5 Tips For Long-Term Travel
I've been doing a lot of traveling this year and consequently, have begun to develop some routines and tricks when it comes to getting about from car to train to bus to plane. So, let's just dive right into my 5 best travel tips.
1. One Bag
This probably isn't the first place you've heard this, but traveling with a single bag is life-changing. I cannot express the ease and simplicity that come with keeping everything you need with you on your back. I'll admit there are moments where I wish I was rolling my items through an airport instead of hoofing them on my shoulders, but the first time you encounter lost checked luggage, a cobblestone street, or a flight without any more overhead space, the benefits of single bag travel become startlingly obvious.
Do yourself a favor, get a 20 to 40 Liter, comfortable backpack, and never look back. As you breeze through airports, wander down some alley looking for a beer, or seamlessly transfer from the jetway, to a taxi, to a train, you'll be thrilled by your care-free experience, all the while keeping direct access to your possessions as you move from place to place.
2. Bag Within a Bag
So, I guess I cheated here a bit. While it is true that I travel with one main bag, and that gets me from city to city. Within that bag, I keep a small messenger bag for day trips.
When I'm getting on a flight, or really traveling in any situation where I plan to sleep somewhere different than I had the night before, everything goes in my main backpack (including my small day bag). Then, when I arrive at a new destination, I can simply lock up my valuables, fill my small bag with anything I need for the day (sweatshirt, camera, laptop), and toss my main bag under the bed.
Having this second smaller bag is also a tricky way to get around some airline carry-on weight restrictions. If your main pack is too heavy, but you're allowed a personal item. You can simply unload some of your backpack items into your smaller bag and carry two items onto the plane.
3. Hidden Backup Cash
I know that as you travel around the glob, you'll be street smart. I know you'll listen to locals, pay attention to your instincts, and endeavor not to wander around looking like a tourist. However, even if you do everything right, sometimes things just go horribly wrong. Pretty much the worst-case scenario for a traveler or backpacker is to lose their pack. That's likely where your technology is, your extra money, your passport, etc... So, to have someone steal it while your traveling or even take it from you under threat of injury is a valid concern.
With that said, you want to prepare yourself to have this event be an inconvenience, not a trip ender. Here's what I do:
First, keep travel insurance on your stuff if it's worth more than you'd be willing to lose in cash. That way, if this happens, you can easily make a claim to your insurer and get re-outfitted.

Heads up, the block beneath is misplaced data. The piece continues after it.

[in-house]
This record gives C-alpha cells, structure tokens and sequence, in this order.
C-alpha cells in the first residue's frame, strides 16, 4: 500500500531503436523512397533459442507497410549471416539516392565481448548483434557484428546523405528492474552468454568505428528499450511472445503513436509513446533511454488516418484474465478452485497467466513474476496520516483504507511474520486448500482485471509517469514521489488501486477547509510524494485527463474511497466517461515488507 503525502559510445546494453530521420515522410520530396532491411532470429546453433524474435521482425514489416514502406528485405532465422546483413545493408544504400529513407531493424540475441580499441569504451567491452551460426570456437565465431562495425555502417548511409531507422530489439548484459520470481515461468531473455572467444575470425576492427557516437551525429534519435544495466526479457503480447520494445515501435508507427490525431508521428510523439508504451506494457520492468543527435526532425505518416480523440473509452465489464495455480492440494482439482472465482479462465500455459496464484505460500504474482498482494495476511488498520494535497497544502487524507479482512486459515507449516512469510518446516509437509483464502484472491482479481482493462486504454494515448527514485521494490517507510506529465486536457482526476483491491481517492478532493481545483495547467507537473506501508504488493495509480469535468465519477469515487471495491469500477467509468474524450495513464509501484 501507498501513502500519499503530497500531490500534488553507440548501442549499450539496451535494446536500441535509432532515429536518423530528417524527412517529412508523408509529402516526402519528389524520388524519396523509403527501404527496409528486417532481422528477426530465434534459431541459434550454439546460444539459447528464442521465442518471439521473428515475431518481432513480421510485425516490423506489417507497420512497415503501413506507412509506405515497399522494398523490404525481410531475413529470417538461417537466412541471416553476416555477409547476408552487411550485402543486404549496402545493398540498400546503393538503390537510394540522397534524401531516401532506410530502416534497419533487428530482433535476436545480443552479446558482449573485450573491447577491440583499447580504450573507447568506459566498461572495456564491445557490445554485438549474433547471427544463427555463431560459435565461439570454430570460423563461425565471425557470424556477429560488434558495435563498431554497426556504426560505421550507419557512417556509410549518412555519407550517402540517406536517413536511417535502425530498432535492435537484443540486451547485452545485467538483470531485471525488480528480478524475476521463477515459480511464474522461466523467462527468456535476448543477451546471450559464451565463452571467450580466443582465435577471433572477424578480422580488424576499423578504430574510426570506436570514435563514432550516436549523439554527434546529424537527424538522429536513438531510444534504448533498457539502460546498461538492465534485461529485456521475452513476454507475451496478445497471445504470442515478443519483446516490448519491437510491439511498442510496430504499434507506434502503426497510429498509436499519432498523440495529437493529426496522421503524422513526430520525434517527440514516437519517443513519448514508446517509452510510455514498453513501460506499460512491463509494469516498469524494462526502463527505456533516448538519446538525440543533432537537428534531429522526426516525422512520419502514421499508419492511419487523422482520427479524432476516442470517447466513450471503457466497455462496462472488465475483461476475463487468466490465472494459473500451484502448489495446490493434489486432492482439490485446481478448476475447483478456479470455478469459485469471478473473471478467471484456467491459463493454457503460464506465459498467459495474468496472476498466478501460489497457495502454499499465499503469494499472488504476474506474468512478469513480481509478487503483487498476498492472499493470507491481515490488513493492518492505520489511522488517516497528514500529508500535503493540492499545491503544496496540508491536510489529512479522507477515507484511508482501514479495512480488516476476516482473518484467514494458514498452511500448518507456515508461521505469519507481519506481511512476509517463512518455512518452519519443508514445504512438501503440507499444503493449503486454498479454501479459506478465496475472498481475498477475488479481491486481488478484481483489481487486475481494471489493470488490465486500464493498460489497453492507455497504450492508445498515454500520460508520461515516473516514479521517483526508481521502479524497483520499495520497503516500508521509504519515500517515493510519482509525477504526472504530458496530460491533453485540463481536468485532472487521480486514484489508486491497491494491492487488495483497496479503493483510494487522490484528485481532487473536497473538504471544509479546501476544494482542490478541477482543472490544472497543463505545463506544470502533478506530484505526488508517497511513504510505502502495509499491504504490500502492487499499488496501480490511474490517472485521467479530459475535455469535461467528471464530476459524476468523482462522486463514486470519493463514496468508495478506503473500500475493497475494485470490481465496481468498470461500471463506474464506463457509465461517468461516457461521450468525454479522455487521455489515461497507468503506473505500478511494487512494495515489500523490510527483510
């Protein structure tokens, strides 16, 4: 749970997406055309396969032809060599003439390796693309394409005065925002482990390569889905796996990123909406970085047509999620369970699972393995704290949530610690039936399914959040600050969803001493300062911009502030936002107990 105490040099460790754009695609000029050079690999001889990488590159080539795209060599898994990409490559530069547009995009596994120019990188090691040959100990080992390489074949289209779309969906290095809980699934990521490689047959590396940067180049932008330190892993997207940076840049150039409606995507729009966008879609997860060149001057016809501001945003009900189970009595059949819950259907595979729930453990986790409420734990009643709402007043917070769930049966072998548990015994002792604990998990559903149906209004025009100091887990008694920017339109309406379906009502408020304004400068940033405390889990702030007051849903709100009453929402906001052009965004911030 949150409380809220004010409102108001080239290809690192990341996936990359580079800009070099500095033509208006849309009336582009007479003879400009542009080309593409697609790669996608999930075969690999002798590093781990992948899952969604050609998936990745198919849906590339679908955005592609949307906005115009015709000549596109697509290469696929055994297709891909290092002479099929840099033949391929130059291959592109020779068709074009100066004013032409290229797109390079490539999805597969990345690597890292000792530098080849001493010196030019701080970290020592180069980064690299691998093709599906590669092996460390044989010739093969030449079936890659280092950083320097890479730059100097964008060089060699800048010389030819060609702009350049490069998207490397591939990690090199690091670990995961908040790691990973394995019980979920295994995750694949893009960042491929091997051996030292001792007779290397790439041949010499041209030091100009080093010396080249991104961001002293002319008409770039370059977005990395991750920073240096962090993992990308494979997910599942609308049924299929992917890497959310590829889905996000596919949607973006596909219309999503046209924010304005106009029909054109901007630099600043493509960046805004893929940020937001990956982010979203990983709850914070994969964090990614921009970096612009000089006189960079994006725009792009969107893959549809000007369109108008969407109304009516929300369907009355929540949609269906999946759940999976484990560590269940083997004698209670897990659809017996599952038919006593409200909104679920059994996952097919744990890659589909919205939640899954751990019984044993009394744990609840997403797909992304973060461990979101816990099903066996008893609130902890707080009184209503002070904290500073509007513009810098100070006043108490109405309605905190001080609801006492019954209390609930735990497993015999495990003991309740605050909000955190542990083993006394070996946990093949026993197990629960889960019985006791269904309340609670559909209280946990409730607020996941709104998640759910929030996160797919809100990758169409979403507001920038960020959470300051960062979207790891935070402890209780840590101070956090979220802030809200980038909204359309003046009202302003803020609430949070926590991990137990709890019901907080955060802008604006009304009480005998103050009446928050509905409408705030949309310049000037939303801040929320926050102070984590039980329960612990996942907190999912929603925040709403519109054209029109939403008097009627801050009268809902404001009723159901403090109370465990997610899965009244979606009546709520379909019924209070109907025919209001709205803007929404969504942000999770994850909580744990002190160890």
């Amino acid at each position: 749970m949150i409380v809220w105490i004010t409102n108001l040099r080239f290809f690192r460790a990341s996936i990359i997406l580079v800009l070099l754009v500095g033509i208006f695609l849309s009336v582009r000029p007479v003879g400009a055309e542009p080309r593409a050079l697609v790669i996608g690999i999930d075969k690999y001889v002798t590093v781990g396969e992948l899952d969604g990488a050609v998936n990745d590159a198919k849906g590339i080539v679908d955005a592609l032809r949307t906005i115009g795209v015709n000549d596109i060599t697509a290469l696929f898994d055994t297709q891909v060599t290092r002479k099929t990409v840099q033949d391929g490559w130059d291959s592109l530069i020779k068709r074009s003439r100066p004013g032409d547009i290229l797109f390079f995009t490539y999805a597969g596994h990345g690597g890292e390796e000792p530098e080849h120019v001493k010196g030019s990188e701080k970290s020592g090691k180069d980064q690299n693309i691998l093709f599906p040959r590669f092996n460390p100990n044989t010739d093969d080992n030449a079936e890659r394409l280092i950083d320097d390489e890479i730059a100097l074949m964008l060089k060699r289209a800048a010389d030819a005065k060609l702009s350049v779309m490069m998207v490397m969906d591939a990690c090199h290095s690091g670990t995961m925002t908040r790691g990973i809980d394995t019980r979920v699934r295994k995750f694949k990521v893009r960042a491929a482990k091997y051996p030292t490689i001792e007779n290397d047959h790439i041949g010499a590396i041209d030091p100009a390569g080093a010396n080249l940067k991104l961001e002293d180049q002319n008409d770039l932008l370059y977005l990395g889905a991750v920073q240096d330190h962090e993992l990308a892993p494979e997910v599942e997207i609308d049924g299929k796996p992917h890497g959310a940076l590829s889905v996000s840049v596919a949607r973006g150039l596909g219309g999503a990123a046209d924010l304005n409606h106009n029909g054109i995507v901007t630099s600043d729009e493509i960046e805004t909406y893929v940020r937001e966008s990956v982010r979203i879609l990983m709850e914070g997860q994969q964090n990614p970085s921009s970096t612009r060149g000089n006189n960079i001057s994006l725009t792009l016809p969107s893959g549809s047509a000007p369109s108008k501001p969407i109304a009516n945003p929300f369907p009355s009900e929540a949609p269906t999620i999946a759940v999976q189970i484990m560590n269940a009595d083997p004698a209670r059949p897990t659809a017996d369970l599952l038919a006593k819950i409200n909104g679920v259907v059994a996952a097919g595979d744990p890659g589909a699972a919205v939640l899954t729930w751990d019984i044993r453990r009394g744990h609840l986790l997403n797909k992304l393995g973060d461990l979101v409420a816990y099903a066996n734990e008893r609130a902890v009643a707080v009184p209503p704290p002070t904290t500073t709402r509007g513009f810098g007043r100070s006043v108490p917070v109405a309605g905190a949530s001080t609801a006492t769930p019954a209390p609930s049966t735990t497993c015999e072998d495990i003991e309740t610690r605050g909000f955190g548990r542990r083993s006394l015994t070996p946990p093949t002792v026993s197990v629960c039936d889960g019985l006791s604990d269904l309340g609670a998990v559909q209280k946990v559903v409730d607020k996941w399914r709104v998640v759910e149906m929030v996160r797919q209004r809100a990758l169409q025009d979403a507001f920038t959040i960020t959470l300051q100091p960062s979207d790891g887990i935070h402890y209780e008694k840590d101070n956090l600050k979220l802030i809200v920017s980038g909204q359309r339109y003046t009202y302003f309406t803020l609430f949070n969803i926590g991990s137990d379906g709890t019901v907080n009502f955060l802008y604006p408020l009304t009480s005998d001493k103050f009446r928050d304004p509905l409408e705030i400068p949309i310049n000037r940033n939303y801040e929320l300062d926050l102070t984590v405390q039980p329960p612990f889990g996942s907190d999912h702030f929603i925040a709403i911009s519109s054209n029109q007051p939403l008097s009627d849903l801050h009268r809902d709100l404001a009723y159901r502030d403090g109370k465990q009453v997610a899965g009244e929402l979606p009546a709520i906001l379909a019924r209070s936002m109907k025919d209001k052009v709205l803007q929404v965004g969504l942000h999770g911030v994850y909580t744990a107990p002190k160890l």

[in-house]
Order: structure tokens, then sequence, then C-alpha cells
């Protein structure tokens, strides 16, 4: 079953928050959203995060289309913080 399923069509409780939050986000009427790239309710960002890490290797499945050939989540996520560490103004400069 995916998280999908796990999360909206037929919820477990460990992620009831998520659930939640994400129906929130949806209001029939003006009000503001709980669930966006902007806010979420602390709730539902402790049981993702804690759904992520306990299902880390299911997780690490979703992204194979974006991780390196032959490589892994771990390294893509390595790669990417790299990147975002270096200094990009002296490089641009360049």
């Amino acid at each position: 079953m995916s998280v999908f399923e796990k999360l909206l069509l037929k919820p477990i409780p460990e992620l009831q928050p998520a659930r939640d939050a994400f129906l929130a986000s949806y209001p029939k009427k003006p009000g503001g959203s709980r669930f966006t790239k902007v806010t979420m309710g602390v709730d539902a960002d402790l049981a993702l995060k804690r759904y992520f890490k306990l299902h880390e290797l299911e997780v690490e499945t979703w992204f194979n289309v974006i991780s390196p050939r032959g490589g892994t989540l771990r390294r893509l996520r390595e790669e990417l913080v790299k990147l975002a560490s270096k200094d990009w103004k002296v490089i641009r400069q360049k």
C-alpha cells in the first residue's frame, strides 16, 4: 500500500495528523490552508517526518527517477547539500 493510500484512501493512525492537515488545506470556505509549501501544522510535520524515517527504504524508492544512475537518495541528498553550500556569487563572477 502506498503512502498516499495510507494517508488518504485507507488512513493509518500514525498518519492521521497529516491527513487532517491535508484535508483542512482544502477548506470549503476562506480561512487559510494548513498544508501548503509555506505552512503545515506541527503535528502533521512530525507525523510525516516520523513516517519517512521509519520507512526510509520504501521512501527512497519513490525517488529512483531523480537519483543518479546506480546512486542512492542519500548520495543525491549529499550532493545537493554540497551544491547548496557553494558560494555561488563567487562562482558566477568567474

Secondly, keep some backup items in a place most thieves would be unlikely to bother with... your shoes. Consider what you would need to buy if you were in a foreign country and you lost all of your possessions. I like to keep enough cash in there to pay for a week or two of accommodation, some clothes, meals, etc... Because in all likelihood, I'm not going anywhere until the local embassy can issue me a new passport.
Along with cash, consider having some phone numbers written down for your bank, credit card companies, etc... Maybe even include some contact details for friends and family. I don't even know my sisters phone number these days.
4. Head Buffs
I hate sun screen. However, getting burnt is pretty bad for your skin and maybe your health. Consequently, I carry items that allow me to cover almost my entire body with clothing (instead of sunscreen). Wearing pants and a long sleeve shirt is easy, but most hats that are convenient for travel don't cover your neck and face well.
So, I pack a couple of Head Buffs. I've used these things for years. They're super versatile, packable, and handy. I love all of the combinations they allow.
5. Body-weight Exercises
Finally, it's easy to forget about your health when you're on the road. With that said, you don't really want to return from your glorious travels (which will certainly be rich in authentic cuisine) completely out of shape.
If you teach yourself some basic movements, it's actually not too difficult to maintain a moderate level of fitness while you're on the road. I don't like to travel with running shoes, so I also have cardio solutions that don't require any special equipment. Here are a few exercises I use that you can look up: Squats, Single Leg Squats, Burpees, Push-ups, Pull-ups (find a tree), gymnastics movements. I can't go over these in detail here, but consider getting some training before you leave so you know how to take care of yourself on the road.
That's it! I hope these tips have been helpful, I know they work wonders for me in terms of both my comfort and safety when I am moving from place to place.